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What exactly is 'fair'?
As part of a research study in experimental economics at NHH in Norway, 500 school children had to work and then decide how to share their earnings. The experiment studied both their willingness to share fairly and their perception of what is a fair distribution of income.
Image courtesy of Knut Egil Wang
A new study suggests that young children are content to divide money up equally among members of a group, but as those children get older, their sense of fairness changes—and they start thinking that the people who do the most work should get the most money. Researchers say that more exposure to achievement-based activities, like sports, might be one of the reasons why the older children develop these ideas that rewards should be based upon merit.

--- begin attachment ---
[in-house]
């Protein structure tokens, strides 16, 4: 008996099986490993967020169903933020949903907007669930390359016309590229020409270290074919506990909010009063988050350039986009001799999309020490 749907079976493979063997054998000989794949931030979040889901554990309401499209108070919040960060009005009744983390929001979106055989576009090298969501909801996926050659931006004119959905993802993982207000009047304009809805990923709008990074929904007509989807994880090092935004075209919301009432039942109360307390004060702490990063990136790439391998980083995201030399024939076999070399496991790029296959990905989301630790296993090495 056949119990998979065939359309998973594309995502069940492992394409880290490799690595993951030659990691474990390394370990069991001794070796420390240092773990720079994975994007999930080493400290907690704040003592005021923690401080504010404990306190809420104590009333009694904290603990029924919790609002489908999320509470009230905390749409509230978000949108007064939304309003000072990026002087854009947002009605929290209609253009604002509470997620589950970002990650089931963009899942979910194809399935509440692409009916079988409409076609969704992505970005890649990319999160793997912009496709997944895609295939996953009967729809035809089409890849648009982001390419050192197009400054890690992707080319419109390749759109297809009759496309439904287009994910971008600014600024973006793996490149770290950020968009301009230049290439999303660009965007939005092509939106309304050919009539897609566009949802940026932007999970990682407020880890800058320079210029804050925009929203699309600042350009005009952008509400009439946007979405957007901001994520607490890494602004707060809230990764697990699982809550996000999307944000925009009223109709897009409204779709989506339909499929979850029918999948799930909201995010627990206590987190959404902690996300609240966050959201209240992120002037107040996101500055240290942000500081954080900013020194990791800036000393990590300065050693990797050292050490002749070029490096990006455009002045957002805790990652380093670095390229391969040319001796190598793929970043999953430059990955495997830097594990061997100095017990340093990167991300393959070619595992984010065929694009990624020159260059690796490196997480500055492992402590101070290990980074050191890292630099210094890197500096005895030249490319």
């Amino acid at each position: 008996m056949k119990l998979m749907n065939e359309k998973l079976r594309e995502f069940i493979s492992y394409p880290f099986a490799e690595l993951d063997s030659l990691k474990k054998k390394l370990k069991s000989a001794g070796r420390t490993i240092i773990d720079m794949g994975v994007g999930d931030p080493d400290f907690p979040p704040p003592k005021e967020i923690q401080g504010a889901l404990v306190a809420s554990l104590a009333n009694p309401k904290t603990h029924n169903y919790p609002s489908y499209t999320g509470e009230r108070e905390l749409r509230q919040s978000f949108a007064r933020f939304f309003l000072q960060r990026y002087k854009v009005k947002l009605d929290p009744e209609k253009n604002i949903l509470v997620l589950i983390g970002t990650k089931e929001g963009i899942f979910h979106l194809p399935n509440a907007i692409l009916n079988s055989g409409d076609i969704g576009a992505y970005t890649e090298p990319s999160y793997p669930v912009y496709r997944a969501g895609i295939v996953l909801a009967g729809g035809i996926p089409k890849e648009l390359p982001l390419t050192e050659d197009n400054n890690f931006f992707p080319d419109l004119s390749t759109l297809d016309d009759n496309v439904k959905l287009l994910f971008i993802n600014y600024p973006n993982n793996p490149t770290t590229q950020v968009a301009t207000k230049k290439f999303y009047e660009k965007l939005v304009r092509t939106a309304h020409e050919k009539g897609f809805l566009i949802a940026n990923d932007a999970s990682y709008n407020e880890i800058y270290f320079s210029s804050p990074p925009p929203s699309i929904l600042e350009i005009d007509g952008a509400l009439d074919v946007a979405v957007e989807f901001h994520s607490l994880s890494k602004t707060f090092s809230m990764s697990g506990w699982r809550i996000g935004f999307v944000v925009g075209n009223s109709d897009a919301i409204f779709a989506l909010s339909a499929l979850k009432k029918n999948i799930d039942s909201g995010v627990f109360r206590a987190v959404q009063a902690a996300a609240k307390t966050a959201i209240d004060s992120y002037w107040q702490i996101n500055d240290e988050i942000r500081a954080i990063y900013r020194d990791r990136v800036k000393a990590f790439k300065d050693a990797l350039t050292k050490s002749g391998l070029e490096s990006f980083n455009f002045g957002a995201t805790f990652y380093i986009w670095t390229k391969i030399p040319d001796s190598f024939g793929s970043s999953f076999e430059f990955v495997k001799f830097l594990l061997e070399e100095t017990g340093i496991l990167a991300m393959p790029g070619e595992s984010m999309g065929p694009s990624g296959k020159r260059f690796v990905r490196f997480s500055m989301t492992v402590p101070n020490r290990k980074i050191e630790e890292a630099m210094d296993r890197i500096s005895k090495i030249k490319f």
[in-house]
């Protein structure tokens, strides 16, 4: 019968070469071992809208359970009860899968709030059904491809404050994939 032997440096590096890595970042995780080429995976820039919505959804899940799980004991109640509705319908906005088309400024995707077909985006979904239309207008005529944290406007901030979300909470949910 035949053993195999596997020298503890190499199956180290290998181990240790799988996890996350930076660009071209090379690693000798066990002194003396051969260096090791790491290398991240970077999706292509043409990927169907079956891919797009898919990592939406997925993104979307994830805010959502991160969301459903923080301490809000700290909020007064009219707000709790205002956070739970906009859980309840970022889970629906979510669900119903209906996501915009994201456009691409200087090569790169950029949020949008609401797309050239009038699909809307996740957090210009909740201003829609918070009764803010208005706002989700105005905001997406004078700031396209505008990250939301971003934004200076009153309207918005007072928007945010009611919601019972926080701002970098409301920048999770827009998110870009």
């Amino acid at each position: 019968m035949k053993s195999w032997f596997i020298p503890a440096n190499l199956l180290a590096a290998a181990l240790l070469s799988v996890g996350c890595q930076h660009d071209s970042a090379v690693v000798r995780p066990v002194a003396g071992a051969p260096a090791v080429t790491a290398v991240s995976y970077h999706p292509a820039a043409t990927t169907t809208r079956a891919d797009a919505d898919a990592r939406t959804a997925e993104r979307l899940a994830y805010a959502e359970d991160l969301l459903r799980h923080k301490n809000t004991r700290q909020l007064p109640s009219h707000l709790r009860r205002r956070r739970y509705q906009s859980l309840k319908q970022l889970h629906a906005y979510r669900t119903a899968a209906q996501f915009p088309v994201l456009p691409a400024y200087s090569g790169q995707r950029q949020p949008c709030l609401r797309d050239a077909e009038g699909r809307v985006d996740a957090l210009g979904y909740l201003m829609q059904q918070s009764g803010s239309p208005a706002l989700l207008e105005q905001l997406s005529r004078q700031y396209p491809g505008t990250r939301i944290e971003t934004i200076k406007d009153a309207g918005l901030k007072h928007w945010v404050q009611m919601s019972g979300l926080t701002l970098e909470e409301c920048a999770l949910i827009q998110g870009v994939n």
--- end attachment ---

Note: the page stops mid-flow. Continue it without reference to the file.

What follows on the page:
In order to reach these conclusions, Ingvild Almås and colleagues made some changes to a well-known economic exchange game, and observed how a large group of fifth- to 13th-grade students decided to share money with their team members.
With this money-exchange game, the researchers were able to gauge the students' concepts of fairness. They found that the majority of fifth graders were strict egalitarians, meaning they would share the money equally, but that older students considered individual achievement much more important when it came to dividing up their wealth.
The researchers say that most adults also believe that differences in work can justify unequal distributions of money—but that adults disagree on whether matters of luck are fair or not.
Taken together, Almås and her colleagues' findings demonstrate that, as children get older, they seem to place more importance on peoples' actual work—but not their luck—when it comes to pay day. This research appears in the 28 May 2010 issue of Science.